But when right to work hit Indiana in 2012, it didn’t have much impact at the Jeffboat shipyard in Jeffersonville. “I believe we only have one person that’s dropped out,” said Teamsters Local 89 Business Agent Jeff Cooper. That’s one out of 700.

The Jeffboat story might reassure you—because their secrets to maintaining membership aren’t expensive or complicated. The union has a deep bench of stewards who seek out and address workplace problems. Because members strike when necessary, they’ve won good wages and health insurance that make the value of the union contract self-evident. And they’re systematic about asking new hires to join.

Five Steps to Maintain Unity and Membership under Right to Work

Source: Leah Fried, Labor Notes, February 1, 2017

Number one on the new administration’s anti-union to-do list is “right to work”—or as many prefer to call it, “no rights at work” or “right to work for less.” But whatever you call it, more of us will be faced with new laws that codify freeloading, making it optional to pay for union representation.

Today Republicans in Congress are expected to introduce a bill to enact nationwide right to work in the private sector. And it’s nearly certain that a conservative-majority Supreme Court will make the entire public sector right to work within 18 months to two years.

How can unions operate under these hostile conditions? There are already 27 right-to-work states where we can look for lessons. Unions there take a big hit—but some manage to survive and even thrive, despite the extra challenges.

At the Electrical Workers (UE), where I organized for 19 years, we developed trainings to help members in right-to-work states maintain their unity and membership. Here’s what it takes:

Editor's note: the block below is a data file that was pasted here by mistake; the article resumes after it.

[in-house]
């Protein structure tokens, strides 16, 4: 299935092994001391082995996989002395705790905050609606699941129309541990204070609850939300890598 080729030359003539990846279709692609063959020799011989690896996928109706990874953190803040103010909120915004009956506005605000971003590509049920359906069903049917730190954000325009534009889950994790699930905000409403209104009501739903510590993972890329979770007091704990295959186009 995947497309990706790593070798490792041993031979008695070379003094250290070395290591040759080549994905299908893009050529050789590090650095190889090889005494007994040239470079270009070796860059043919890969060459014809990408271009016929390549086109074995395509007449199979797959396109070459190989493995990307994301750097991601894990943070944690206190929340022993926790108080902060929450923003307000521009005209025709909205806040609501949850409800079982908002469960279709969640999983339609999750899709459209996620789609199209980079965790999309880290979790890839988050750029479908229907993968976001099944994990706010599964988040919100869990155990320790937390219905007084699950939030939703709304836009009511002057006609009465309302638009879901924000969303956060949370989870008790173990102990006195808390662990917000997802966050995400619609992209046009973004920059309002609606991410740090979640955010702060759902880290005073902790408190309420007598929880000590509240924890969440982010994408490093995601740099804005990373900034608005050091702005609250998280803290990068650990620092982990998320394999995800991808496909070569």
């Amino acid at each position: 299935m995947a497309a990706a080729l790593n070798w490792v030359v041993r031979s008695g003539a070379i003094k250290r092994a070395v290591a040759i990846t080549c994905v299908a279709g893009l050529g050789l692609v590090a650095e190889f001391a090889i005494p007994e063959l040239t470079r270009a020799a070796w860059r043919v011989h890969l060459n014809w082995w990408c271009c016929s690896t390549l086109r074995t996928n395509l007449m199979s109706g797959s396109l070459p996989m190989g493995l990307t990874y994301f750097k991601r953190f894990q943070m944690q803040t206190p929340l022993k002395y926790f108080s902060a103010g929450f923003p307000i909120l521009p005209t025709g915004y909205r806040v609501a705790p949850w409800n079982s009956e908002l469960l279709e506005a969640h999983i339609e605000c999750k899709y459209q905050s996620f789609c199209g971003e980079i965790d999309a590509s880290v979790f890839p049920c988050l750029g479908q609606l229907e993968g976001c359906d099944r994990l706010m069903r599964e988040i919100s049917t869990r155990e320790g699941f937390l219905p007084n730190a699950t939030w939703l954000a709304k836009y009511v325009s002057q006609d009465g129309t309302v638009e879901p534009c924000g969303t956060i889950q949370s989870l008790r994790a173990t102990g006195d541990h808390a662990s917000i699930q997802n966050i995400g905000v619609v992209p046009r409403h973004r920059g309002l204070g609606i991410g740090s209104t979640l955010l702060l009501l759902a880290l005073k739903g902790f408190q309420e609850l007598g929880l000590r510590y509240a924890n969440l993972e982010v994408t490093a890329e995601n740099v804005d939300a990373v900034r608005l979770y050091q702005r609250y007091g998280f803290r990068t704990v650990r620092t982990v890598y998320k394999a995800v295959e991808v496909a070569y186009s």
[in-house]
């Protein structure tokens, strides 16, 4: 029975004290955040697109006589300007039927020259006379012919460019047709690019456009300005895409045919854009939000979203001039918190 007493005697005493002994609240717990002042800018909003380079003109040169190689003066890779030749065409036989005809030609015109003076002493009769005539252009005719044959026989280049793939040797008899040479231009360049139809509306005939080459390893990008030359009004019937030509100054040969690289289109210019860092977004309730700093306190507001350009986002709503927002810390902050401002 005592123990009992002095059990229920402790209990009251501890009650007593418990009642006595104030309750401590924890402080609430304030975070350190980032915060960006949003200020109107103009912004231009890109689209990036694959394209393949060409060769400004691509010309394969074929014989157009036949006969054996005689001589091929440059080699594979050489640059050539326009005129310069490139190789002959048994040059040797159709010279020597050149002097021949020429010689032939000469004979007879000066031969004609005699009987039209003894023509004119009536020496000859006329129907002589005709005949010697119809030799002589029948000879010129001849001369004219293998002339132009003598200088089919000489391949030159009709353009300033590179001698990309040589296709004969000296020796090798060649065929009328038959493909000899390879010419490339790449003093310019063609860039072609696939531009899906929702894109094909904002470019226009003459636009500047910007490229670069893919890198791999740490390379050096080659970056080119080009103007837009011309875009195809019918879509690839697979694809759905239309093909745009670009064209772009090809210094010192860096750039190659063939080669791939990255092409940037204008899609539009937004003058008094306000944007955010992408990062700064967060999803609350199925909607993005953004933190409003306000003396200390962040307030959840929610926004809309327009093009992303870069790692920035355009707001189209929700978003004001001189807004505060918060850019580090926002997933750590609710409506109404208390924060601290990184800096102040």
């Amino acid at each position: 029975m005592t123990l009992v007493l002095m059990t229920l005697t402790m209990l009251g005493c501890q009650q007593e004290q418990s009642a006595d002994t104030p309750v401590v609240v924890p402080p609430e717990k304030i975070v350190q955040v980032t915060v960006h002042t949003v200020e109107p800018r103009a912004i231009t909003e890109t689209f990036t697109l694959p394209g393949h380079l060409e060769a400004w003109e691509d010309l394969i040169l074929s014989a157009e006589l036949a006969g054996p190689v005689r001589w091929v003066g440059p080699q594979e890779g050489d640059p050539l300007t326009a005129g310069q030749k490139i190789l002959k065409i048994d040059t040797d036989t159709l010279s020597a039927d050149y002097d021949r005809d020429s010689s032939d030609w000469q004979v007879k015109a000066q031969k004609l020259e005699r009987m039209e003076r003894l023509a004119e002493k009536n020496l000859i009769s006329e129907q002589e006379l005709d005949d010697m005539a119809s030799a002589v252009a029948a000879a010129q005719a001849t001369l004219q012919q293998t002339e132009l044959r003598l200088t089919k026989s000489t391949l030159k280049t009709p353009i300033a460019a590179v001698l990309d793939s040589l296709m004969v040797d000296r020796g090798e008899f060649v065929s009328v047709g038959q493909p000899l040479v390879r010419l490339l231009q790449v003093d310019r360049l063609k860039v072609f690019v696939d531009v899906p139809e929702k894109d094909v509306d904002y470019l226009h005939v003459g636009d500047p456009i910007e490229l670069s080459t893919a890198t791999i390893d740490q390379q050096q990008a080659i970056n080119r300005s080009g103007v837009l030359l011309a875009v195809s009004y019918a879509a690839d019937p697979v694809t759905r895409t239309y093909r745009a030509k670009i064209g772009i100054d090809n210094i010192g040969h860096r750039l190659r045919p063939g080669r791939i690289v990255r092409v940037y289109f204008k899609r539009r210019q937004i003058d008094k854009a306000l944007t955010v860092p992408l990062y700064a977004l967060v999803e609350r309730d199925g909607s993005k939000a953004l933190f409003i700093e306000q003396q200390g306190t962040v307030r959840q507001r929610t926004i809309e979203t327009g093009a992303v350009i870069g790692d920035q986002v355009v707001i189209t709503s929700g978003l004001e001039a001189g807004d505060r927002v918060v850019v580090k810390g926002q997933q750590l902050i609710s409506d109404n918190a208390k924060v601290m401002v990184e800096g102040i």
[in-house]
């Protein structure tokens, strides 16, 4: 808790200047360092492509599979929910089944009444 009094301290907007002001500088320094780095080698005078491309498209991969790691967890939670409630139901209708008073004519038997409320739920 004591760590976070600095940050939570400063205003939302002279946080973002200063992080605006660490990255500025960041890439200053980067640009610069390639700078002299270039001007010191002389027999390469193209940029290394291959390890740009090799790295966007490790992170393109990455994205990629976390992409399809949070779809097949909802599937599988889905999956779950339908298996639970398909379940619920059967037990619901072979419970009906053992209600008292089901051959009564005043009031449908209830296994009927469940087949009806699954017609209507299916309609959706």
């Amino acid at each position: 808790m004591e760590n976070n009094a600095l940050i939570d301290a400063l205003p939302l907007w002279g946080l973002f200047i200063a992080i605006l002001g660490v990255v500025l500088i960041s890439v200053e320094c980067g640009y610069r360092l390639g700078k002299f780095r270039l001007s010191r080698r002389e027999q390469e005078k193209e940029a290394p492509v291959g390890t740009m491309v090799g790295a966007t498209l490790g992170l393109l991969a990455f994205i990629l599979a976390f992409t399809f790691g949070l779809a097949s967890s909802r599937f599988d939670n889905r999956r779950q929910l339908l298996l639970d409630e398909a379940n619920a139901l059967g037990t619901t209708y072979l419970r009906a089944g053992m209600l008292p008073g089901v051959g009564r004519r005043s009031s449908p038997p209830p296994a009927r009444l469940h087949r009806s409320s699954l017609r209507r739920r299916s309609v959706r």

1. FIGHT THE BOSS. ….
2. ASK PEOPLE TO JOIN. ….
3. MAKE MEMBERSHIP THE UNION’S BUSINESS, NOT THE BOSS’S. ….
4. TRACK UNION MEMBERSHIP. ….
5. INVOLVE MEMBERS IN BIGGER MOVEMENTS. ….

The Supreme Court Vacancy and Labor: Neil Gorsuch

Source: Hannah Belitz, OnLabor blog, January 31, 2017

This post is part of an ongoing series on the labor decisions and positions of some of the likely potential picks to replace Justice Scalia on the Supreme Court.

Neil Gorsuch currently serves as a judge on the United States Court of Appeals for the 10th Circuit. He was appointed by President George W. Bush on May 10, 2006 and confirmed just over two months later. As SCOTUSblog and numerous other outlets have pointed out, Judge Gorsuch may be “the most natural successor” to Justice Scalia, “both in terms of his judicial style and his substantive approach.”

Last August, Judge Gorsuch “made real waves in the normally sleepy world of administrative law” by advocating the end of the doctrine of Chevron deference. See Gutierrez-Brizuela v. Lynch, 834 F.3d 1142, 1158 (10th Cir. 2016) (Gorsuch, J., concurring). Writing a separate concurrence to his own opinion, Judge Gorsuch opined, “We managed to live with the administrative state before Chevron. We could do it again. Put simply, it seems to me that in a world without Chevron very little would change – except perhaps the most important things.” Id.

The following provides an overview of Judge Gorsuch’s opinions in cases involving the NLRB and employment discrimination. ….

Viewpoint: What’s Coming for Unions under President Trump

Source: Penny Lewis, Labor Notes, January 19, 2017